Since then. Banda has progressed nicely. He was the only Diamondbacks’ prospect to appear on any of the major top 100 prospect lists this year, coming in at #88 on Baseball America’s pre-season rankings. This season, he has made 18 starts in Triple-A for the Reno Aces, going 7-5 with a 5.08 ERA, and a K:BB ratio of 93:43 over 101 innings. His last start was on Monday against Salt Lake, and resulted in an ugly line of 15 hits and seven earned runs over five innings, though a .577 BABIP on the day, certainly did Banda no favors. Here’s what John Sickels of Minor League Ball had to say about Anthony before the season:

Smooth 6-2, 190 pound lefty with fastball at 90-94, peaks at 96; very good curveball out-pitch; change-up is mediocre; general control is ahead of his command to specific spots within the strike zone but he’s made progress and will be ready for a trial soon. Upside: number three starter.

We’ll see how it goes. He’ll be facing a stern task, in the shape of the division-leading Washington Nationals, for whom Tanner Roark will be taking the mound. But we’ve seen D-backs’ pitchers surpass all expectations in their major-league debut before. Although this case seems all but certain to be a one-and-down for Banda, a good performance, however, could improve his chances of being called up again should the need arise for future spot starts. And of course, there will be decisions to be made about the 2018 rotation along the road, particularly involving whether to retain the services of Shelby Miller and Patrick Corbin.

Patrick Corbin has rebounded in a big way



In the last month of starts, Corbin has put up some very productive starts for the Diamondbacks.

A month ago, one of the biggest issues surrounding the Diamondbacks was their #4 starter not playing as well as he should have. Corbin has extended runs of success and failure, which hasn’t been just a 2017 thing, it’s been a thing for most of his MLB career. In his first 6 starts, Corbin pitched to a 2.29 ERA with a 30/11 K/BB and an average Game Score of 56. In his next 6 starts, Corbin pitched to a 9.00 ERA with a 24/9 K/BB with an average Game Score of 28. In his last 8 starts, Corbin has pitched to a 3.08 ERA and a 53/12 K/BB and an average Game Score of 56.

A month ago, the majority of the Snake Pit was willing to jettison Corbin from the rotation and throw a total unknown or wear out Delgado in his place. The issue with replacing Corbin in the rotation was there were no realistic options. Fortunately the Dbacks have a good manager and was willing to let Corbin figure things out because he really didn’t have any other choice. Fortunately, that issue has resolved itself.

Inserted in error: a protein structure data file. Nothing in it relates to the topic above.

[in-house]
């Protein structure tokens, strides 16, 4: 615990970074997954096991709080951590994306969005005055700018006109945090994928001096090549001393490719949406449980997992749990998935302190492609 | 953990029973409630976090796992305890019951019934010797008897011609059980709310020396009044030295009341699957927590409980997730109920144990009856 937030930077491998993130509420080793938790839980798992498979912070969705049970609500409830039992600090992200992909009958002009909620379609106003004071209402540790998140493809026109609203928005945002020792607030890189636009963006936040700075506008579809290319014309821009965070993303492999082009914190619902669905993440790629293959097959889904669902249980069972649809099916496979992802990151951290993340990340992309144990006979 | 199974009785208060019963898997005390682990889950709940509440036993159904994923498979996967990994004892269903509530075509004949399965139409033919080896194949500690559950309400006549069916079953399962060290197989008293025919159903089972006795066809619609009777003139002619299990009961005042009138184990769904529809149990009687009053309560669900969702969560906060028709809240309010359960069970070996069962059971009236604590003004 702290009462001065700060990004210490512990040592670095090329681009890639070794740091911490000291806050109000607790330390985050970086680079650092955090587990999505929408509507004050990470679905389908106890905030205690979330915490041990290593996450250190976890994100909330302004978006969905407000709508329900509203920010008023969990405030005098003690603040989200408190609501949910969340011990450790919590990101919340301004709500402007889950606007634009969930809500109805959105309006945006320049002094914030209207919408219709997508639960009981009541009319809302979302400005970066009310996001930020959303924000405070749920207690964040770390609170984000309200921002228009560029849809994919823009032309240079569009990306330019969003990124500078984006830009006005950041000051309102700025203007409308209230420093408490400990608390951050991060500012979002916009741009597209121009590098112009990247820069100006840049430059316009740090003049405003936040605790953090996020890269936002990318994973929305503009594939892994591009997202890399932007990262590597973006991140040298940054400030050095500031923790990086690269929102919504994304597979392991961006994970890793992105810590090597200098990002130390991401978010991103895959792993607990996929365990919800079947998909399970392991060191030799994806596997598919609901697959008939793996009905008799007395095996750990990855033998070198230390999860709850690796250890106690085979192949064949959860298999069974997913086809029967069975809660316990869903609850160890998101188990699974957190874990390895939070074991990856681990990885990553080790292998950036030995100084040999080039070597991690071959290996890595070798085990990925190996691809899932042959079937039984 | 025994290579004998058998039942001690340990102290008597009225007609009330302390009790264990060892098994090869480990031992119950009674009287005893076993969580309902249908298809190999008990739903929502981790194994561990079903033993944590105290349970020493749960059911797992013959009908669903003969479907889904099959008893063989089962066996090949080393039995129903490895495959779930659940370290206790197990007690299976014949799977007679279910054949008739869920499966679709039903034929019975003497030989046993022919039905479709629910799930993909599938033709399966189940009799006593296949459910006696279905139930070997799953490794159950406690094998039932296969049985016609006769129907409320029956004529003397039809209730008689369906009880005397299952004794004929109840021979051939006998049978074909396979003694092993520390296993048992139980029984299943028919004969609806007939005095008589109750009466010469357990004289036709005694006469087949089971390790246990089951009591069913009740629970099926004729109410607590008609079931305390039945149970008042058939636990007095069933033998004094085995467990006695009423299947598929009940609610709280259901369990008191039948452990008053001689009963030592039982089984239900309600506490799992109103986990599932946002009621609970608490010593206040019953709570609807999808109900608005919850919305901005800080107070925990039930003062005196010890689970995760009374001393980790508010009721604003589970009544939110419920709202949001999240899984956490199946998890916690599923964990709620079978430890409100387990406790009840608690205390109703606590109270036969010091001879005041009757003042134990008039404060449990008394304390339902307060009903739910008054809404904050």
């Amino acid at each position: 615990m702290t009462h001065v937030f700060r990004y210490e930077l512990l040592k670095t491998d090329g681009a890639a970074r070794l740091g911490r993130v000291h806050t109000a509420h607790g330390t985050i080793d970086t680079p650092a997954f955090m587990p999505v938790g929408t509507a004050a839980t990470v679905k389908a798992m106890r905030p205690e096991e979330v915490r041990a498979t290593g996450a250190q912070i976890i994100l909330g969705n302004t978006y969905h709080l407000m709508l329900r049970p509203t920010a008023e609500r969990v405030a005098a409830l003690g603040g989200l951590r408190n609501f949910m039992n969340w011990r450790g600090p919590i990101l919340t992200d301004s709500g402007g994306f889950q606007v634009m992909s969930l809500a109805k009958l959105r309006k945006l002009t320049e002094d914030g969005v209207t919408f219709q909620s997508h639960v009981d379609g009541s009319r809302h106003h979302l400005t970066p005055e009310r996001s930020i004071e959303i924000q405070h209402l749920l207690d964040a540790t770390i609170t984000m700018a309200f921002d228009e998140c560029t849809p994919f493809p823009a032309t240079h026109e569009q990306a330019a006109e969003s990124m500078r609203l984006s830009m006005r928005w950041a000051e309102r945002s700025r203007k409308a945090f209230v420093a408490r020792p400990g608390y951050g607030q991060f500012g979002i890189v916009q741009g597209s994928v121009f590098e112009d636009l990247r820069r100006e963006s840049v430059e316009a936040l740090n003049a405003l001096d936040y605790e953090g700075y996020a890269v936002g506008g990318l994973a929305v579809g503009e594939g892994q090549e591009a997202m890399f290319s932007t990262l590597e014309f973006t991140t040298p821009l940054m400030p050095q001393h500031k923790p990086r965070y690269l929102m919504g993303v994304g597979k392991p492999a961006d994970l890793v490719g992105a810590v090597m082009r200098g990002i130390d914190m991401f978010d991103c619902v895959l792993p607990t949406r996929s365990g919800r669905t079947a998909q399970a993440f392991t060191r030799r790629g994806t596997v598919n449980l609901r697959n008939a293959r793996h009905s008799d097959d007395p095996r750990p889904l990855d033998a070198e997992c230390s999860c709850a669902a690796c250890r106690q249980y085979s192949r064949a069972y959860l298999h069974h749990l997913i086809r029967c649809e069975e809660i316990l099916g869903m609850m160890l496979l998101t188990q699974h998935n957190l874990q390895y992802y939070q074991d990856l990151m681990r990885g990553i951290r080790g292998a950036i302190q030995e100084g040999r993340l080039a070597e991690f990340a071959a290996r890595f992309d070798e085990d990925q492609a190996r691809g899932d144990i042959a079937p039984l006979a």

In Corbin’s last 8 starts, he hasn’t given up more than 3 ER. BABIP is still an issue as Corbin has given up 53 hits in his last 47 13 innings, but I don’t think opponents will keep up a .366 BABIP against him. However, the peripherals are very encouraging as Corbin’s strikeout rate has jumped to 26.9% and a decent walk rate of 6.9%. Even though he’s giving up hits, limiting free passes and keeping the ball in the yard has limited the amount of runs. There are still reasons to believe Corbin can still get better because his season BABIP is .345 and HR/FB rate is 16.8%, both much higher than his career averages.

So what’s been behind the recent run of success? The answer is a change-up that has finally developed into a useful pitch. From June 8 to July 15, Corbin’s change-up has produced strong results. Over that time period, opponents are hitting .222 with a .278 slugging percentage and a 10.27% whiff rate. The pitch is generating ground balls just a bit under half the time as well although it also yields a 40% line drive rate, but that won’t sustain over a large enough sample size. Corbin uses his change-up about 15-20% of the time in his starts, so it’s used enough as a change of pace weapon against RHH.

The success hasn’t manifested completely in terms of batter productivity, as RHH have a .346 wOBA against him, but the damage hasn’t happened against the change-up as they’re hitting .250 with a .313 SLG. The damage has mostly happened against his 4-seam and 2-seam fastballs. So Corbin has gone more to mixing things up as he isn’t throwing any single pitch more than 30% (slider) and using his change-up 16% of the time. So not only is the change-up developed into a reliable 3rd pitch, he’s been also mixing things up more against RHH. The results speak for themselves as Corbin has a 3.08 ERA since June 8th.

For the last couple seasons, the Dbacks have needed Patrick Corbin to develop into a consistent starter to deepen the rotation. After mightily struggling last year, Corbin may have put those struggles behind him now. That’s a huge boost to the Diamondbacks playoff chances with their #4 starter able to finally show signs he can be counted upon down the stretch.

*All stats pulled from Fangraphs and Brooks Baseball.

The All-Deadline-Or-Close-Enough Acquisition Team!


A roster of players acquired in July/August for the D-Backs With the recent acquisition of J.D. Martinez, and the subsequent holding of our collective breaths after his second at-bat, the Diamondbacks added another player in their history of guys they acquired near the deadline to help with a playoff push. A flip side to guys acquired in July or August is when you’re selling to stockpile talent, and we all know the Diamondbacks have done that a lot too. I’ve compiled a 25-man roster of players the Diamondbacks acquired in a trade that occurred during the months of July or August. I didn’t discriminate between whether they were buying or selling at the time, nor if the player acquired was in the minors for years before seeing action. Everyone here did play in more than one MLB game for the Diamondbacks after acquisition. C -Koyie Hill 1B - Brandon Allen 2B - Aaron Hill 3B - Chris Johnson SS - John McDonald LF - Adam Dunn CF - Bernard Gilkey RF - Raul Mondesi Bench - Mike Difelice (C) Bench - Mitch Haniger (OF) Bench - Tony Clark (1B) (The second time around when he was acquired from the Padres) Bench - Tony Abreu (IF) Bench - David Eckstein (IF) SP - Curt Schilling SP - Daniel Hudson SP - Patrick Corbin SP - Livan Hernandez SP - Joe Saunders RP - Mike Fetters RP - Leo Rosales RP - Matt Mantei RP - Joe Thatcher RP - Jon Rauch RP - Scott Schoeneweis Closer - Brad Ziegler Would this be a particularly good team if everyone played at their theoretical career peak? Well, some of them would be. That’s the nature of trades. You think you might be getting the final piece of the puzzle, but it could just wither away and not mean anything in a year’s time. Enjoy that sort of meaninglessness, kids! [...]